#1 Leaving all the promotion up to the promoter.
Remember it’s your BAND that knows your fans and has contact with your fans, people wont just show up if your band is not also promoting the gig. Go out of your way to bring people out for your shows. For what it’s worth, promoters are more inclined to make repeat bookings for a band that does promote AND are far more likely to recommend this band to other organisers/events.
#2 Don’t show up late
For soundcheck OR the gig!
#3 Talking Too Much or Not at All to Your Audience
Hong Kong audiences tend to be familiar with local bands who do tend to talk a lot in-between each song – this is actually a good thing – make sure, you give your audience the opportunity to respond to you. Balance a lot of talking by not talking before every song. On the other hand, if you say nothing to your audience for your entire set, that’s not going to endear you. Of course, if you’re some mysterious band with an image/theme that matches non-verbal performances, then fine but if you’re shy, get over it! Connect with the audience, especially if they paid to come and see you!
#4 Playing too loud
IF you’re in a venue that relies on alcohol sales, then this is a huge no no. Not everyone has ear plugs handy! Plus this creates a struggle for the sound person, in making the sound balanced for your band (i.e. making your band sound good!)
#5 Never ever argue with the sound person in front of the audience.
The sound person could be an asshole and doing a shit job but your audience didn’t come to see you moan about the sound or act frustrated. Play the show and have fun performing. IF you truly think the sound person is a hindrance to the venue, let the venue owner(s) know and avoid conflict with the sound person as you may be playing more gigs at that same venue in the future! Hong Kong is too small to make the sound person your enemy!
#6 Tuning your guitar on stage or having a music stand on stage
As an MC, it’s super frustrating, for me, to ask the band “Are you ready to perform?” they say yes and then after I’ve done a huge loud introduction, the guitarist starts to tune his guitar (audibly) and the audience spends the next 3 minutes watching and listening to him/her tuning. Kills the vibe! LEARN the words to your songs if you’re the singer, and learn how to play the chords without a music stand. Sure you can write cheat notes on your set list, but there’s no need to block the audience view by having music stands on stage.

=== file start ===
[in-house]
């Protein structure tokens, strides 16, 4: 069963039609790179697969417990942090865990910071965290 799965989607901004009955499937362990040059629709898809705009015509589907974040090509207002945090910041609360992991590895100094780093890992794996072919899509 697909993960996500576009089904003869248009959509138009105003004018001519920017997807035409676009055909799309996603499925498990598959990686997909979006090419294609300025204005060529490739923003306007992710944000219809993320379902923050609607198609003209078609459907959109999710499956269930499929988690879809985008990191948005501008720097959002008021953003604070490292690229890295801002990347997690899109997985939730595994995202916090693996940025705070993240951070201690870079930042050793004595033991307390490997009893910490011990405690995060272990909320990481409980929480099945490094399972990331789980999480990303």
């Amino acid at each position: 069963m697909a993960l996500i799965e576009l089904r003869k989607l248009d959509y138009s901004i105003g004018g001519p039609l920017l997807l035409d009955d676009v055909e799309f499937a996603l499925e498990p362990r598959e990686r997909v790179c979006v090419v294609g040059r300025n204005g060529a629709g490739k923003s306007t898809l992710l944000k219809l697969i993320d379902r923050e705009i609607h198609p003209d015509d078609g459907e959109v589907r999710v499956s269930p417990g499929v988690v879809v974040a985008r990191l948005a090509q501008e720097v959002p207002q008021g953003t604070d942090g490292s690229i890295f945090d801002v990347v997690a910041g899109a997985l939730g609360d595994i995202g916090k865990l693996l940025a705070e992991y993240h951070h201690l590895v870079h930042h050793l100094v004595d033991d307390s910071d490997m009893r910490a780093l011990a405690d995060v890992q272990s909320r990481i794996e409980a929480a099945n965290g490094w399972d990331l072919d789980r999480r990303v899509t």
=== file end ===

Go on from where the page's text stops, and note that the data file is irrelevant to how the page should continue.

#7 Don’t play past your allocated soundcheck time slot OR your performance time slot
I have a whole rant here about how it’s not a rehearsal it’s a soundcheck.
Sometimes we have booked a venue for a set number of hours and if it runs over, either we have to cut a later band’s set shorter or we have to pay more money for the venue rental or in one venue’s case, the police were highly likely to turn up if the show continued after 11pm (so we had to end shows there by 11pm).
ALWAYS check with the promoter if you can run over, before playing your killer encore.
#8 Sneaking people into paid shows
Do I really have to explain why?
#9 Not bothering with stage image
If you’re a blues rock band, then sure turn up in jeans and T-shirts and sing the blues. At least try to look like a band, even if each band member has their own style/personality. If you have band tees for sale, make sure some of you are wearing them – you are your band’s best model! My take on Image: Image is actually even more important in this social media age, because the saturation of the music marketplace means listeners often need other elements BESIDES the music to make their decisions, which band will they check out next, which gig are they going to? Your image might attract them to come and see your show, then at the show, it’s the perfect opportunity to make an honest, genuine connection with them through your music.
#10 Turning up just before your set and leaving right after your performance
Sticking around to catch other bands playing at the same show – is a sign of respect and a very strong way for musicians to show their support for each other. If you’re not a Hong Kong band and you’re rushing to the airport straight after your set, then we understand but if your band just turns up for your set and then leaves right afterwards, the other bands (and some of the audience!) will think your band is arrogant and unfriendly and not really supportive towards the Hong Kong live music scene – you don’t even have to talk to anyone if you’re shy, your physical presence is enough to say “your music matters to me”.
It’s also a really nice touch to stay around after a gig and talk to those who have paid to see you. Not only will this be appreciated by the fans, but bands may even see an increase in merchandise sales too!
Written by Chris B. in February 2020